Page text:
The market has been rough on shares of publicly traded consultants lately. As one of the market leaders, Accenture (NYSE:ACN) is no exception. Despite continued growth on both the top and bottom lines, Accenture shares were trading only about 6% above their 52-week lows before the market opened on Friday.

Based on results reported Thursday evening, investors may want to ignore the market's current opinion of Accenture. Although third-quarter revenue and new bookings may have seemed a bit light, revenue still rose 7% (in local currencies), adjusted operating income was up 5%, and reported net income grew 45% for the quarter.

While consulting revenue increased about 4% (again, in local currencies), outsourcing revenue grew 12%. Top-line growth was soft in the communications, high-tech, and government segments. However, financial services remained strong, and groups such as products and resources also turned in respectable performances.

Importantly, management addressed many of the issues that bedeviled second-quarter results. The British NHS contract is back under control, and cost overruns and staffing issues have been largely resolved.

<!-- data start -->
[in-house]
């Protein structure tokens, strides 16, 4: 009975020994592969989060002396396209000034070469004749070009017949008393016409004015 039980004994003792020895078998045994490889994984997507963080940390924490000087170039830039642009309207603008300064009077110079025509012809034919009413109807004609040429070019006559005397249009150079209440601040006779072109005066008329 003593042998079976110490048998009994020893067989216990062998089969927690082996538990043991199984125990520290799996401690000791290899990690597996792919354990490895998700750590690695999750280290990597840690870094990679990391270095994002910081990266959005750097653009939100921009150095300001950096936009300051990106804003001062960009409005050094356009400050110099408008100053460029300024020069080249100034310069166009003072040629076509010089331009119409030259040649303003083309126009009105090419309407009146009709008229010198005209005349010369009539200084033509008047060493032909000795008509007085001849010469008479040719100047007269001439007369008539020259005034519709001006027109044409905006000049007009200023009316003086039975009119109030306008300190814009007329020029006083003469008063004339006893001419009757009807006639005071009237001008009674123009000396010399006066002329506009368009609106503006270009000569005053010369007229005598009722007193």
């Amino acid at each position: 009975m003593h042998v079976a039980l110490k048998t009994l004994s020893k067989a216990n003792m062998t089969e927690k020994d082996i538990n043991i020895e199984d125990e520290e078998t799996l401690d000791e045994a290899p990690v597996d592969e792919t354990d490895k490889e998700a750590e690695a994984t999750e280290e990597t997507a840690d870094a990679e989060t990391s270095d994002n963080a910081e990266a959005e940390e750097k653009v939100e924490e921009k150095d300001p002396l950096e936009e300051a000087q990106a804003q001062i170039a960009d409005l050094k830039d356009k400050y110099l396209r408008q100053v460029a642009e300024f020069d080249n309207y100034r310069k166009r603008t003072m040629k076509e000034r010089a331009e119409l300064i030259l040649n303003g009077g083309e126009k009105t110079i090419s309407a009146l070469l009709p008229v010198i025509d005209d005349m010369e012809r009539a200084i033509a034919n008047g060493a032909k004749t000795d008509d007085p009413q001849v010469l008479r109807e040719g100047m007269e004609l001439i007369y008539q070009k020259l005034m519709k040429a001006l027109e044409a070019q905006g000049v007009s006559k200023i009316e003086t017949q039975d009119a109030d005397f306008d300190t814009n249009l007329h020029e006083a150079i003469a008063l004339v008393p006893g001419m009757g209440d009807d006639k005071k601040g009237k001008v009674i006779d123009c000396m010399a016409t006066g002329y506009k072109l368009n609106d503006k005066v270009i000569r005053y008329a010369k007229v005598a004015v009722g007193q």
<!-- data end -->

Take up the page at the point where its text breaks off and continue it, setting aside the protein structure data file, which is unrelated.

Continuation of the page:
In fact, it looks like Accenture is about to make a major new commitment to staffing. Recognizing the growth and margin potential of hiring more workers in Asia, the company plans to add between 11,000 and 31,000 employees in places like India, China, and the Philippines. This initiative could certainly save the company money since wages and benefits are relatively lower in these countries, and it would also ensure better responsiveness to Asia-based clients.

Although its year-to-date performance is basically flat compared to last year, Accenture continues to generate considerable free cash flow. Through these first nine months, the company has logged over $1.1 billion (versus about $1.2 billion a year ago), and share repurchases continue. Management indicated that the board is considering instituting a dividend as well.

In my opinion, Accenture looks well-suited for patient investors. Management seems more than capable of continuing the company's slow but steady growth while producing generous amounts of cash flow.

Consulting and outsourcing will have their ups and downs over the years, but Accenture will likely remain a market leader for the foreseeable future.

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At the time of publication, Fool contributor Stephen Simpson held no financial position in any companies mentioned.